In his second article on the recent Colin Crouch Celebration Masters, Danny looks at some impressive performances from the junior players in the tournament.
The Colin Crouch memorial will probably be remembered as much for the impressive win of Vakhidov, as for the impressive performance of three junior players.
Danny reports on an up and down performance at the Colin Crouch Celebration Masters.
Early April I got the coach down from Alnwick to Harrow, in North London, to play the Colin Crouch Celebration Masters. Unfortunately it didn’t take long for me to lose a game. In truth I got thoroughly outplayed by Tamas Fodor Jr. in our round four game. I could console myself to some extent with the thought that I didn’t play too badly in that game, he just played very well. In the past this might have affected me too much, and it would have lead to a spiral of loss after loss. But t-1000 Gorm is made of tougher stuff.
If you’re viewing on a large screen, sharpen your tactics by trying our new random puzzles in the right sidebar. Everything from mate in ones to ridiculously tough combinations.
More interactive content coming soon!
Danny gets to grips with the Candidates!
One of the reasons I found the Candidates interesting to follow is some of the extreme comments it throws up by those commentating on websites and so on. Clearly such an important event throws up some real passions.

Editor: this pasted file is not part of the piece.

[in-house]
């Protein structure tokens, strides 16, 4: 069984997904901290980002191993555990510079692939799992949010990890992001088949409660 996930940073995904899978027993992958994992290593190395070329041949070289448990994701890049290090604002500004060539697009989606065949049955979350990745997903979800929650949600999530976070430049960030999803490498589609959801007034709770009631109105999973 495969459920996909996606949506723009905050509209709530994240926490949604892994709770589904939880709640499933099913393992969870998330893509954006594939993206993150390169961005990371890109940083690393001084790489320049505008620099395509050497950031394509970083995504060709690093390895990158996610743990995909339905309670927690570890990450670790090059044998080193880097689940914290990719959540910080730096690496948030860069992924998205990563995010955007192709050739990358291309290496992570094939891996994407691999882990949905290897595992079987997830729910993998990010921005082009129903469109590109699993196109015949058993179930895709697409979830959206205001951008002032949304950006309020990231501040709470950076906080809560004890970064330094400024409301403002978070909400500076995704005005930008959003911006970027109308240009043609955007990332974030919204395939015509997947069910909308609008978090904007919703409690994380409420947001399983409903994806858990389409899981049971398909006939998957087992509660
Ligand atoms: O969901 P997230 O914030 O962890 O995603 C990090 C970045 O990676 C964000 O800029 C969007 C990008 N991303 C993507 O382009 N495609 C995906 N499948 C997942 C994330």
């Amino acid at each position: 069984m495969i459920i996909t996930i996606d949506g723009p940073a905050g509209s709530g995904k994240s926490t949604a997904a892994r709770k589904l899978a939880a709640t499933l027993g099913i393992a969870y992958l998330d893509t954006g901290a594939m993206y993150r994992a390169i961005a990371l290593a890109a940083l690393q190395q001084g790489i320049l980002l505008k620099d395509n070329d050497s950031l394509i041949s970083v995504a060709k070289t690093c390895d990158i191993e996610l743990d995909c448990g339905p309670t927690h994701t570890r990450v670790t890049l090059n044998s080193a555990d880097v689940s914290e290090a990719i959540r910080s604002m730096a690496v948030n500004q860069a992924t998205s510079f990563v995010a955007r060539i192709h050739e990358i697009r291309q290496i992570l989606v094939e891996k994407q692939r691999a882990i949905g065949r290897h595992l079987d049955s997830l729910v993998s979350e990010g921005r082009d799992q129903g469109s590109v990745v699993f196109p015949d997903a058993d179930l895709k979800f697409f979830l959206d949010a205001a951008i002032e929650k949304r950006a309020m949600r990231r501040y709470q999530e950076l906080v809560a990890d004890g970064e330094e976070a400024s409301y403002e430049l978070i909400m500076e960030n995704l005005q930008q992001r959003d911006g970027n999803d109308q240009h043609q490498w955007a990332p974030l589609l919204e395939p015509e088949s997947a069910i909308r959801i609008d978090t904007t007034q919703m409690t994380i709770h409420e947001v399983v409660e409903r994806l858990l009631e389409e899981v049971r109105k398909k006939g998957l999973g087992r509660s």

A comment that caused me some amusement in particular was one I found on ChessBase written by the user name Nostalgic1972:
“This seems really ridiculous. These young engine-stricken lads are only good at memorizing opening lines generated by computers, in the hope that their opponents may fall prey to it. if it happens, that’s it; if not, from the middle game on they begin to make mistakes until one realizes it and possibly takes advantage (if they could). Caruana, Giri, Karjakin and the like are so computer-assisted that they cannot even win it when they happen to arrive at winning positions time after time. their mid and endgame knowledge is not extensive.”
This comment is obviously over the top, but there is some truth in it. In general these players he is mentioning are very dependant on engines and are the front-runners of “the computer generation”. But they can’t suggest that they can’t play when left to their own devices, is rather over the top. In fact Giri came in for a lot of stick, because he drew so many games. This wasn’t for want of trying though, as he came very close indeed to beating Caruana in round nine:
Here at Ginger GM we’ve been lacking some regular fresh content for a while. Filming and producing DVDs leaves little time for writing, you know (although look out for our new Killer French eBook a couple of weeks from now…).
To that end, we’ve recruited one of our DVD authors, the North of England’s Finest Grandmaster Danny Gormally, to write an exclusive weekly column! Danny is a great writer, frank and often outspoken, and he’s promised to give us his regular thoughts on the world of chess. We strongly recommend that you buy his “hilarious and tragic” (not our words) new book A Year Inside the Chess World, and we’re not even on commission!
There’s not too much going on at the moment, except for a small tournament somewhere in Russia to decide who gets to lose to Magnus next, so we start with a couple of annotated games from the 4NCL (Britain’s premier team competition).
Some things are just worth waiting for, and I am hoping that is also going to mean Killer d4 - Parts 1 + 2.
I am very happy with these DVDs. Based around a very aggressive and exciting opening foundation. These videos are all you need to play 1. d4 with confidence.